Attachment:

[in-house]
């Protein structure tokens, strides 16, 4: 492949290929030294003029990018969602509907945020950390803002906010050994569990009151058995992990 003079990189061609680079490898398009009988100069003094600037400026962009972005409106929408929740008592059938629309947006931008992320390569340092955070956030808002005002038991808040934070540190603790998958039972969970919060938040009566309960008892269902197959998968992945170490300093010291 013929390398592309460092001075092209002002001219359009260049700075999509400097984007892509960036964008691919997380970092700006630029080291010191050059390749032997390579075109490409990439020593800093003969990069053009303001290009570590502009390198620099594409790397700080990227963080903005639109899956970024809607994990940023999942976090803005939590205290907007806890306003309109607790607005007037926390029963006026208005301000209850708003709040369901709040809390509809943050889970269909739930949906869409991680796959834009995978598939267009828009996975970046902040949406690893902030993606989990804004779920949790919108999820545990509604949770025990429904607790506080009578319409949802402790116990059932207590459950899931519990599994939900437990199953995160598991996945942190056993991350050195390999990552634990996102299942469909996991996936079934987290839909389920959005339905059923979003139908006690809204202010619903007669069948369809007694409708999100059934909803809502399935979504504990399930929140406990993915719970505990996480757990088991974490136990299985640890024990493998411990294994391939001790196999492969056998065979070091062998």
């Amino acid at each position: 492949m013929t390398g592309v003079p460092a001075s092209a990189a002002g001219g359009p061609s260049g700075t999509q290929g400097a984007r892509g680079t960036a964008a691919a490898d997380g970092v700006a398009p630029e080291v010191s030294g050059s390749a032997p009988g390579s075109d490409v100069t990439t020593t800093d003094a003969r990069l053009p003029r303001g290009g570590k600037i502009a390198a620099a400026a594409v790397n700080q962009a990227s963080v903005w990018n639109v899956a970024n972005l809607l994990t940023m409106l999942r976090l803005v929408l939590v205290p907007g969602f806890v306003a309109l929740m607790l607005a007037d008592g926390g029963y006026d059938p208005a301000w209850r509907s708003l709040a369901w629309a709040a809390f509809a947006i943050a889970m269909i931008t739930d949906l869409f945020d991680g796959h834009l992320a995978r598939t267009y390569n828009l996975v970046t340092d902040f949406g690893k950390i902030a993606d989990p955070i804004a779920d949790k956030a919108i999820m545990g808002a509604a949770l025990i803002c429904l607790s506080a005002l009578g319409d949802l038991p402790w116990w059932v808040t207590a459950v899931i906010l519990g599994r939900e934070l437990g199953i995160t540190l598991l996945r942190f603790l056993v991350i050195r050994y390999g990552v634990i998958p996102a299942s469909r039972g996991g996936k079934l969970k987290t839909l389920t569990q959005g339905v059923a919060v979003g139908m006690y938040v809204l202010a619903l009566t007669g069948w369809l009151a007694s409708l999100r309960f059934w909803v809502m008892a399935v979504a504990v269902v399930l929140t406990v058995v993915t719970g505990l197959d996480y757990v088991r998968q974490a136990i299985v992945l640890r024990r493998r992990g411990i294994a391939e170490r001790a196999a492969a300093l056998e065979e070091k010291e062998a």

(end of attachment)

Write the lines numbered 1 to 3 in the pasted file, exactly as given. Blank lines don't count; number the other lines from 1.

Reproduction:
[in-house]
């Protein structure tokens, strides 16, 4: 492949290929030294003029990018969602509907945020950390803002906010050994569990009151058995992990 003079990189061609680079490898398009009988100069003094600037400026962009972005409106929408929740008592059938629309947006931008992320390569340092955070956030808002005002038991808040934070540190603790998958039972969970919060938040009566309960008892269902197959998968992945170490300093010291 013929390398592309460092001075092209002002001219359009260049700075999509400097984007892509960036964008691919997380970092700006630029080291010191050059390749032997390579075109490409990439020593800093003969990069053009303001290009570590502009390198620099594409790397700080990227963080903005639109899956970024809607994990940023999942976090803005939590205290907007806890306003309109607790607005007037926390029963006026208005301000209850708003709040369901709040809390509809943050889970269909739930949906869409991680796959834009995978598939267009828009996975970046902040949406690893902030993606989990804004779920949790919108999820545990509604949770025990429904607790506080009578319409949802402790116990059932207590459950899931519990599994939900437990199953995160598991996945942190056993991350050195390999990552634990996102299942469909996991996936079934987290839909389920959005339905059923979003139908006690809204202010619903007669069948369809007694409708999100059934909803809502399935979504504990399930929140406990993915719970505990996480757990088991974490136990299985640890024990493998411990294994391939001790196999492969056998065979070091062998």
């Amino acid at each position: 492949m013929t390398g592309v003079p460092a001075s092209a990189a002002g001219g359009p061609s260049g700075t999509q290929g400097a984007r892509g680079t960036a964008a691919a490898d997380g970092v700006a398009p630029e080291v010191s030294g050059s390749a032997p009988g390579s075109d490409v100069t990439t020593t800093d003094a003969r990069l053009p003029r303001g290009g570590k600037i502009a390198a620099a400026a594409v790397n700080q962009a990227s963080v903005w990018n639109v899956a970024n972005l809607l994990t940023m409106l999942r976090l803005v929408l939590v205290p907007g969602f806890v306003a309109l929740m607790l607005a007037d008592g926390g029963y006026d059938p208005a301000w209850r509907s708003l709040a369901w629309a709040a809390f509809a947006i943050a889970m269909i931008t739930d949906l869409f945020d991680g796959h834009l992320a995978r598939t267009y390569n828009l996975v970046t340092d902040f949406g690893k950390i902030a993606d989990p955070i804004a779920d949790k956030a919108i999820m545990g808002a509604a949770l025990i803002c429904l607790s506080a005002l009578g319409d949802l038991p402790w116990w059932v808040t207590a459950v899931i906010l519990g599994r939900e934070l437990g199953i995160t540190l598991l996945r942190f603790l056993v991350i050195r050994y390999g990552v634990i998958p996102a299942s469909r039972g996991g996936k079934l969970k987290t839909l389920t569990q959005g339905v059923a919060v979003g139908m006690y938040v809204l202010a619903l009566t007669g069948w369809l009151a007694s409708l999100r309960f059934w909803v809502m008892a399935v979504a504990v269902v399930l929140t406990v058995v993915t719970g505990l197959d996480y757990v088991r998968q974490a136990i299985v992945l640890r024990r493998r992990g411990i294994a391939e170490r001790a196999a492969a300093l056998e065979e070091k010291e062998a």